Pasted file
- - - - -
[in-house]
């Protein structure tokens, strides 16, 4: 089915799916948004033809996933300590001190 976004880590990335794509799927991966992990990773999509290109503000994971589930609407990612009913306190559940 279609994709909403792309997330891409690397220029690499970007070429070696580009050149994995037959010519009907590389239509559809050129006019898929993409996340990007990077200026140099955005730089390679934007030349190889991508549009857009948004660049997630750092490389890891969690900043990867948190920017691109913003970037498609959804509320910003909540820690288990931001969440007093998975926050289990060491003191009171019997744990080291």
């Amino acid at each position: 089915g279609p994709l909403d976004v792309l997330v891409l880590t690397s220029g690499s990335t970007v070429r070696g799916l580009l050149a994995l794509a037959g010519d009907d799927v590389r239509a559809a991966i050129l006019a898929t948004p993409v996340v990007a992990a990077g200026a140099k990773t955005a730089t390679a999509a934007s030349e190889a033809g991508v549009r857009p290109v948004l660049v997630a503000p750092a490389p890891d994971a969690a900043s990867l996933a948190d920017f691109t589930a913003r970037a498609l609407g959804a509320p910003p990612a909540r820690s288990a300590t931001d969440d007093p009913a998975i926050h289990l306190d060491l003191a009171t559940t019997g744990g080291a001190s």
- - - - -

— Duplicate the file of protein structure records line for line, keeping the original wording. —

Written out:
[in-house]
């Protein structure tokens, strides 16, 4: 089915799916948004033809996933300590001190 976004880590990335794509799927991966992990990773999509290109503000994971589930609407990612009913306190559940 279609994709909403792309997330891409690397220029690499970007070429070696580009050149994995037959010519009907590389239509559809050129006019898929993409996340990007990077200026140099955005730089390679934007030349190889991508549009857009948004660049997630750092490389890891969690900043990867948190920017691109913003970037498609959804509320910003909540820690288990931001969440007093998975926050289990060491003191009171019997744990080291």
């Amino acid at each position: 089915g279609p994709l909403d976004v792309l997330v891409l880590t690397s220029g690499s990335t970007v070429r070696g799916l580009l050149a994995l794509a037959g010519d009907d799927v590389r239509a559809a991966i050129l006019a898929t948004p993409v996340v990007a992990a990077g200026a140099k990773t955005a730089t390679a999509a934007s030349e190889a033809g991508v549009r857009p290109v948004l660049v997630a503000p750092a490389p890891d994971a969690a900043s990867l996933a948190d920017f691109t589930a913003r970037a498609l609407g959804a509320p910003p990612a909540r820690s288990a300590t931001d969440d007093p009913a998975i926050h289990l306190d060491l003191a009171t559940t019997g744990g080291a001190s």